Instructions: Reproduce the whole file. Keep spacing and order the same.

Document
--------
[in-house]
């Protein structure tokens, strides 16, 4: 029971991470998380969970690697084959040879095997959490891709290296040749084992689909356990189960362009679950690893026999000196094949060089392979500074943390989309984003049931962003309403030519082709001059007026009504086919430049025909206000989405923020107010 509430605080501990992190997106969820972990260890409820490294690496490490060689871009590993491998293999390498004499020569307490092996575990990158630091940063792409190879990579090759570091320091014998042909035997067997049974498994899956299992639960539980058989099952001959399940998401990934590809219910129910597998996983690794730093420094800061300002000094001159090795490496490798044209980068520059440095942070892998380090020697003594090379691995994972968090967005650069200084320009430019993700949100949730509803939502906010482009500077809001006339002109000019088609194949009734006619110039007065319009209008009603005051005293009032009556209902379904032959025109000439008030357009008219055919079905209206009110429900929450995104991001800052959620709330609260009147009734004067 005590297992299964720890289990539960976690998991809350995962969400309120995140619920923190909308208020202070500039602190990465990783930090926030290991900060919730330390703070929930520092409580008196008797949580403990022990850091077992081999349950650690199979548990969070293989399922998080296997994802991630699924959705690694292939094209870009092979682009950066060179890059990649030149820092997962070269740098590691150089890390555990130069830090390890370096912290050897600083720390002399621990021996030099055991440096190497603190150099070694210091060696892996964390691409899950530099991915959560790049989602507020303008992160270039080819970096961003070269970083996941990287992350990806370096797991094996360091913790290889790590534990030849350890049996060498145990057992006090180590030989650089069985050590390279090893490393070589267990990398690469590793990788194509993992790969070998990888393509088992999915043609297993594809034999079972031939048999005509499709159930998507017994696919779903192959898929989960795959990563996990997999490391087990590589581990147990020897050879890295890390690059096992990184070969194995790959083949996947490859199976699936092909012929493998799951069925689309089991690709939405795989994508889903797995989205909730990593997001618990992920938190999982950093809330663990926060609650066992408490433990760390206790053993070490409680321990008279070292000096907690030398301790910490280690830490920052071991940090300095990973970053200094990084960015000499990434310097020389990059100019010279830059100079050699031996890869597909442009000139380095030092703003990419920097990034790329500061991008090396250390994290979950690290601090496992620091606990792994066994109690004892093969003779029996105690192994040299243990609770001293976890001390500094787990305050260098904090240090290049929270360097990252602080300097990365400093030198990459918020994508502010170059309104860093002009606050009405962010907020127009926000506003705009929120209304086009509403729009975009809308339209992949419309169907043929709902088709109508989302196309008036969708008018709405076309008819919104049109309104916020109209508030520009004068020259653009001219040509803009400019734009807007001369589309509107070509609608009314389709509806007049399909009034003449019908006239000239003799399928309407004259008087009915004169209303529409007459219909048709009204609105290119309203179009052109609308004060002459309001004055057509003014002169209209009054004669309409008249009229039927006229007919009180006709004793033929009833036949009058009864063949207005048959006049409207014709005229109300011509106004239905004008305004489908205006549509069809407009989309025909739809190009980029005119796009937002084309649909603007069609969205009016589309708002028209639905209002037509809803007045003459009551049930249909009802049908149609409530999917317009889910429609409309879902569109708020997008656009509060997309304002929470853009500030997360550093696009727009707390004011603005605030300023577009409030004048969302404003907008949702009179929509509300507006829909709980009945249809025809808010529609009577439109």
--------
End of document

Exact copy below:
[in-house]
């Protein structure tokens, strides 16, 4: 029971991470998380969970690697084959040879095997959490891709290296040749084992689909356990189960362009679950690893026999000196094949060089392979500074943390989309984003049931962003309403030519082709001059007026009504086919430049025909206000989405923020107010 509430605080501990992190997106969820972990260890409820490294690496490490060689871009590993491998293999390498004499020569307490092996575990990158630091940063792409190879990579090759570091320091014998042909035997067997049974498994899956299992639960539980058989099952001959399940998401990934590809219910129910597998996983690794730093420094800061300002000094001159090795490496490798044209980068520059440095942070892998380090020697003594090379691995994972968090967005650069200084320009430019993700949100949730509803939502906010482009500077809001006339002109000019088609194949009734006619110039007065319009209008009603005051005293009032009556209902379904032959025109000439008030357009008219055919079905209206009110429900929450995104991001800052959620709330609260009147009734004067 005590297992299964720890289990539960976690998991809350995962969400309120995140619920923190909308208020202070500039602190990465990783930090926030290991900060919730330390703070929930520092409580008196008797949580403990022990850091077992081999349950650690199979548990969070293989399922998080296997994802991630699924959705690694292939094209870009092979682009950066060179890059990649030149820092997962070269740098590691150089890390555990130069830090390890370096912290050897600083720390002399621990021996030099055991440096190497603190150099070694210091060696892996964390691409899950530099991915959560790049989602507020303008992160270039080819970096961003070269970083996941990287992350990806370096797991094996360091913790290889790590534990030849350890049996060498145990057992006090180590030989650089069985050590390279090893490393070589267990990398690469590793990788194509993992790969070998990888393509088992999915043609297993594809034999079972031939048999005509499709159930998507017994696919779903192959898929989960795959990563996990997999490391087990590589581990147990020897050879890295890390690059096992990184070969194995790959083949996947490859199976699936092909012929493998799951069925689309089991690709939405795989994508889903797995989205909730990593997001618990992920938190999982950093809330663990926060609650066992408490433990760390206790053993070490409680321990008279070292000096907690030398301790910490280690830490920052071991940090300095990973970053200094990084960015000499990434310097020389990059100019010279830059100079050699031996890869597909442009000139380095030092703003990419920097990034790329500061991008090396250390994290979950690290601090496992620091606990792994066994109690004892093969003779029996105690192994040299243990609770001293976890001390500094787990305050260098904090240090290049929270360097990252602080300097990365400093030198990459918020994508502010170059309104860093002009606050009405962010907020127009926000506003705009929120209304086009509403729009975009809308339209992949419309169907043929709902088709109508989302196309008036969708008018709405076309008819919104049109309104916020109209508030520009004068020259653009001219040509803009400019734009807007001369589309509107070509609608009314389709509806007049399909009034003449019908006239000239003799399928309407004259008087009915004169209303529409007459219909048709009204609105290119309203179009052109609308004060002459309001004055057509003014002169209209009054004669309409008249009229039927006229007919009180006709004793033929009833036949009058009864063949207005048959006049409207014709005229109300011509106004239905004008305004489908205006549509069809407009989309025909739809190009980029005119796009937002084309649909603007069609969205009016589309708002028209639905209002037509809803007045003459009551049930249909009802049908149609409530999917317009889910429609409309879902569109708020997008656009509060997309304002929470853009500030997360550093696009727009707390004011603005605030300023577009409030004048969302404003907008949702009179929509509300507006829909709980009945249809025809808010529609009577439109």